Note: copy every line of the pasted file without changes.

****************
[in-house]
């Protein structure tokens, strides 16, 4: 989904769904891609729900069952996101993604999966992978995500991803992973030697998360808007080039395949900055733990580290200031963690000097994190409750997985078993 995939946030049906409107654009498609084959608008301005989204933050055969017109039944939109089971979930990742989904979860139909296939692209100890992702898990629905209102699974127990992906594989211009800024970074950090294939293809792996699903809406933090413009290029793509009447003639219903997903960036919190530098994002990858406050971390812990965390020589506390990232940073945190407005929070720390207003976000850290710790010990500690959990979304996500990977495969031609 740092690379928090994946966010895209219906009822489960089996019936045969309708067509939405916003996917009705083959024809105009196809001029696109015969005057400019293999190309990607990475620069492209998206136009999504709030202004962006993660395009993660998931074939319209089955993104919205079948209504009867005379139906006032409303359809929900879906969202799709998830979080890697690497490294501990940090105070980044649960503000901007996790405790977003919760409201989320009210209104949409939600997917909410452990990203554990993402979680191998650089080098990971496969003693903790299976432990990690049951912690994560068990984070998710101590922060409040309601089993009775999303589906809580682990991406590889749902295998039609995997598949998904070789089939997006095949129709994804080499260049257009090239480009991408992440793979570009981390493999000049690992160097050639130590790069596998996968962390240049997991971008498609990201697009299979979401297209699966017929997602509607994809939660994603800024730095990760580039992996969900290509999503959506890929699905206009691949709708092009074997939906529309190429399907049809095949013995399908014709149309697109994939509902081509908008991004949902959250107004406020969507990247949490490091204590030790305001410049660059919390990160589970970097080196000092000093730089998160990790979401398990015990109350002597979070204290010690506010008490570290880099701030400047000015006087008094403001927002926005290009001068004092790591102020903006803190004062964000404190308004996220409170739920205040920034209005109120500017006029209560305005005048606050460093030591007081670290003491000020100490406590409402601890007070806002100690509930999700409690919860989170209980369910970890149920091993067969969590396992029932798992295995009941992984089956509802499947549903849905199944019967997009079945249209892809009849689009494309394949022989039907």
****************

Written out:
[in-house]
């Protein structure tokens, strides 16, 4: 989904769904891609729900069952996101993604999966992978995500991803992973030697998360808007080039395949900055733990580290200031963690000097994190409750997985078993 995939946030049906409107654009498609084959608008301005989204933050055969017109039944939109089971979930990742989904979860139909296939692209100890992702898990629905209102699974127990992906594989211009800024970074950090294939293809792996699903809406933090413009290029793509009447003639219903997903960036919190530098994002990858406050971390812990965390020589506390990232940073945190407005929070720390207003976000850290710790010990500690959990979304996500990977495969031609 740092690379928090994946966010895209219906009822489960089996019936045969309708067509939405916003996917009705083959024809105009196809001029696109015969005057400019293999190309990607990475620069492209998206136009999504709030202004962006993660395009993660998931074939319209089955993104919205079948209504009867005379139906006032409303359809929900879906969202799709998830979080890697690497490294501990940090105070980044649960503000901007996790405790977003919760409201989320009210209104949409939600997917909410452990990203554990993402979680191998650089080098990971496969003693903790299976432990990690049951912690994560068990984070998710101590922060409040309601089993009775999303589906809580682990991406590889749902295998039609995997598949998904070789089939997006095949129709994804080499260049257009090239480009991408992440793979570009981390493999000049690992160097050639130590790069596998996968962390240049997991971008498609990201697009299979979401297209699966017929997602509607994809939660994603800024730095990760580039992996969900290509999503959506890929699905206009691949709708092009074997939906529309190429399907049809095949013995399908014709149309697109994939509902081509908008991004949902959250107004406020969507990247949490490091204590030790305001410049660059919390990160589970970097080196000092000093730089998160990790979401398990015990109350002597979070204290010690506010008490570290880099701030400047000015006087008094403001927002926005290009001068004092790591102020903006803190004062964000404190308004996220409170739920205040920034209005109120500017006029209560305005005048606050460093030591007081670290003491000020100490406590409402601890007070806002100690509930999700409690919860989170209980369910970890149920091993067969969590396992029932798992295995009941992984089956509802499947549903849905199944019967997009079945249209892809009849689009494309394949022989039907």